Tuesday, January 29, 2013

Cutting the cable

For a variety of reasons, but primarily economic, my wife and I made the decision to cut the cable. We were spending well over $100 a month for internet, phone and video services from the local provider. With the changes in taxes and health care premiums, it was rapidly becoming a luxury we couldn't afford.

So, how did we do it?

First, we signed up for a 20MB internet service from the other local provider. I decided to move my business after Insight Communications wanted to raise my monthly cost for dropping a service from our bundle. I'm sorry, but spending $10 more a month for less service was not a winning proposition for me. Second, we went with MagicJack for our home phone services. We decided to port our number, and our ongoing costs will be in the $30 - $40 a year range. Third, we already had a Netflix streaming account and Bluray player and gaming console that provide access to that service. We will most likely supplement that with either a Hulu Plus account or an Amazon Prime account. Finally, I bought an antenna to provide access to the over-the-air broadcast channels. In the Greater Cincinnati area, I am able to pull in 21 channels. Granted, the majority of them are public television of some sort, but I get all the Big 4 networks.

I did have one bit of luck in that when we built, I had the house fairly well wired. There is an A/V and networking distribution panel in my basement that feeds the rest of the house. This is where my internet service primary router is located, so I was able to put my MagicJack Plus device down there and connect it to the supply feed for all my phone jacks. We didn't have to make any changes with regards to phone placement or anything like that. Also, my best antenna reception came from the 2nd story of my house (for very obvious reasons). The antenna that I purchased (an RCA ANT1650R digital flat antenna) included an amplifier. I was able to take the feed from the amp and run it into a splitter. One leg from the splitter went straight to my TV upstairs. The second leg I connected to the CATV port installed in the wall. The other end of this connection was down in the wiring closet in the basement, so I was able to run that feed back up to my living room connection. One antenna, located upstairs in my bedroom, is able to drive both of my televisions.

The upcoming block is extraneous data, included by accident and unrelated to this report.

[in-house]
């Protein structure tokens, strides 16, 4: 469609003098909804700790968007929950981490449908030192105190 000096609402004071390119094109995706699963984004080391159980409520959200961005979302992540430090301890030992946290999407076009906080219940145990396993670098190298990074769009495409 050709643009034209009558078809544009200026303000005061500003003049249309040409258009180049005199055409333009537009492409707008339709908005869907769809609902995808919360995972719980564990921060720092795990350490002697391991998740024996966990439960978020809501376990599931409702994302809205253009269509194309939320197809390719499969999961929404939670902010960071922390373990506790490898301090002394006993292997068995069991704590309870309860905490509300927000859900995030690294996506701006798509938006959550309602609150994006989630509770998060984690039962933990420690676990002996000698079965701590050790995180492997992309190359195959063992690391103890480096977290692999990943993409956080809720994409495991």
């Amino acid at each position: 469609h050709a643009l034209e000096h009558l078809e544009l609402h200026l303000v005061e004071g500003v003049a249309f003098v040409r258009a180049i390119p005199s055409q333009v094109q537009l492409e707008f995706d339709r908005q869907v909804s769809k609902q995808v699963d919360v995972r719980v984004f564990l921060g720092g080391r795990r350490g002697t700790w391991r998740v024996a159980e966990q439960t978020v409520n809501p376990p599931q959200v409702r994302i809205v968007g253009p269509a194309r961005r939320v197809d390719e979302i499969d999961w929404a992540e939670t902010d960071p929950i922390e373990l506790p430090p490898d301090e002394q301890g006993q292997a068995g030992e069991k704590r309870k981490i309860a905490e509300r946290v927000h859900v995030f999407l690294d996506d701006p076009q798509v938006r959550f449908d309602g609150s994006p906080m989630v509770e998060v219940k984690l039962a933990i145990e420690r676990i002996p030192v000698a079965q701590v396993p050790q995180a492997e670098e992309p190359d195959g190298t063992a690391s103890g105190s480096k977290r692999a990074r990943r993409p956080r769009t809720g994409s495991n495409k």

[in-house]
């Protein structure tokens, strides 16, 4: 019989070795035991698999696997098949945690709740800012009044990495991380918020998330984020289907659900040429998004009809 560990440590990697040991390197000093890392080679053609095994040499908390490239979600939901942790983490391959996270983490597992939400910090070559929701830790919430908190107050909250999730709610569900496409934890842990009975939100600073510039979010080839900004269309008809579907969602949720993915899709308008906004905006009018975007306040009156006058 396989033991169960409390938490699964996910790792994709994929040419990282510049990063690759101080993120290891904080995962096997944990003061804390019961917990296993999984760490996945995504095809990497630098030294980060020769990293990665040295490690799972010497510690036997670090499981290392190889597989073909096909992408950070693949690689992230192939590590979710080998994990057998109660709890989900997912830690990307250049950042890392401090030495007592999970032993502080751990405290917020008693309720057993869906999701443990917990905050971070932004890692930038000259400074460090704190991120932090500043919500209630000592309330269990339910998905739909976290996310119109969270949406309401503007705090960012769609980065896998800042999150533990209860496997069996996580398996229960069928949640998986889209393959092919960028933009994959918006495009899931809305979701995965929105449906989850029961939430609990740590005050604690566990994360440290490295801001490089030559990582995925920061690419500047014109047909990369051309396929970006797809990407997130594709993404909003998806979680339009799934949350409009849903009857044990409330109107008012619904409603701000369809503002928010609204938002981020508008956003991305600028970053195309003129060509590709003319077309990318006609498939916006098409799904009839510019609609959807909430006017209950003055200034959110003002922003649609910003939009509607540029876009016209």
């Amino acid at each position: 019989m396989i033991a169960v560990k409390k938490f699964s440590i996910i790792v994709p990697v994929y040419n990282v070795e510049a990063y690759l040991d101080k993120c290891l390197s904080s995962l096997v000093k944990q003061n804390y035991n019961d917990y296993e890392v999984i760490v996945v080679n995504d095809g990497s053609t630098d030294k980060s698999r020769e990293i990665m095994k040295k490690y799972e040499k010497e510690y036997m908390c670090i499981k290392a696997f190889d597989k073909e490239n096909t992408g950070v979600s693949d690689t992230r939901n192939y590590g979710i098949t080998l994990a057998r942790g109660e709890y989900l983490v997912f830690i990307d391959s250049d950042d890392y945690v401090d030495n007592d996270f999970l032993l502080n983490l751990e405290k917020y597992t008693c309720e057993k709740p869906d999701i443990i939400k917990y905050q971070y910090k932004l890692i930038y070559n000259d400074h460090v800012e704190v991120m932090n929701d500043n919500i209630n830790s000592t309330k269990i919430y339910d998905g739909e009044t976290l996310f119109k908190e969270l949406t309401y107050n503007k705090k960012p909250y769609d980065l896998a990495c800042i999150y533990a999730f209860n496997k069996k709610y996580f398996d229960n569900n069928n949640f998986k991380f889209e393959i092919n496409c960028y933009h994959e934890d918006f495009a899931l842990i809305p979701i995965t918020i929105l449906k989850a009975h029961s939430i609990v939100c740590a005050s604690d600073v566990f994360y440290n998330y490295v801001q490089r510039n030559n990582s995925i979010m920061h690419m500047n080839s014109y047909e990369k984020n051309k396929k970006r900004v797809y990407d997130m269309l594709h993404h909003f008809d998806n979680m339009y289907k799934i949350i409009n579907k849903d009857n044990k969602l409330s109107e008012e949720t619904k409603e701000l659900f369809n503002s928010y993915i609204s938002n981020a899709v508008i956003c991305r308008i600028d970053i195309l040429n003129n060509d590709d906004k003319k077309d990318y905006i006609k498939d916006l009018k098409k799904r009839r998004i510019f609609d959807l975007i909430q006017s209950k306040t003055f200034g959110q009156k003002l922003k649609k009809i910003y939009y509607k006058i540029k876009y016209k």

All told, I had upfront costs of around $175 for the MagicJack Plus, the antenna and a few other ancillary items. My monthly costs are going to be around 1/3 of what I was previously paying for service, and my ROI is less than 2 months.

The only thing I thin I'm going to miss is ESPN. If they ever offer WatchESPN access as part of an ESPN Insider subscription, or through some other subscription model, you can just about guarantee I'd pick that up.

The LORD bless you and keep you; the LORD make his face to shine upon you and be gracious to you; the LORD lift up his countenance upon you and give you peace.
Numbers 6:24-26 (ESV)

Tuesday, January 22, 2013

The truth about Robb comes out

Ahhhh, and now we know why Robb Allen doesn't wear pants.

He's a quantum physics kind of guy.

The LORD bless you and keep you; the LORD make his face to shine upon you and be gracious to you; the LORD lift up his countenance upon you and give you peace.
Numbers 6:24-26 (ESV)

Monday, January 21, 2013

Mr. President, what are your priorities?

As a new presidential term begins, attention naturally turns to the agenda and tone that he will pursue. Across the entire political spectrum, pundits are putting forth their ideas for what he should do, what he shouldn't do, and what he'd be crazy to try or leave off the table. There have been copious electrons sacrificed to analyses of his prior term and expectations for his new one.

Predominant themes are gun control in the wake of the Newtown shooting, marriage equality for homosexuals, the fiscal cliff, and religious freedoms under the Affordable Care Act. Poll 5 pundits, and you'll receive 15 different answers, depending on which tracking poll they've looked at last.

Well, here's your chance. You have been named President. You are guaranteed that your next policy or legislative proposal will receive filibuster and veto proof (of course, you're the President so why would you veto it, but let's ignore incongruities for now, shall we?) votes for adoption or passage in Congress, and it will be fully funded in the requisite budgets or appropriations bills. Let's double-down and state for this thought experiment that this legislation will remain in effect for at least the next 12 years (your entire term, and the next two presidential terms). Unfortunately, you do not know, you have zero guarantee, as to how your proposal would actually work out. This isn't complete fantasy (just a very close approximation). You don't get to override the Law of Unintended Consequences. You still have to pay the piper.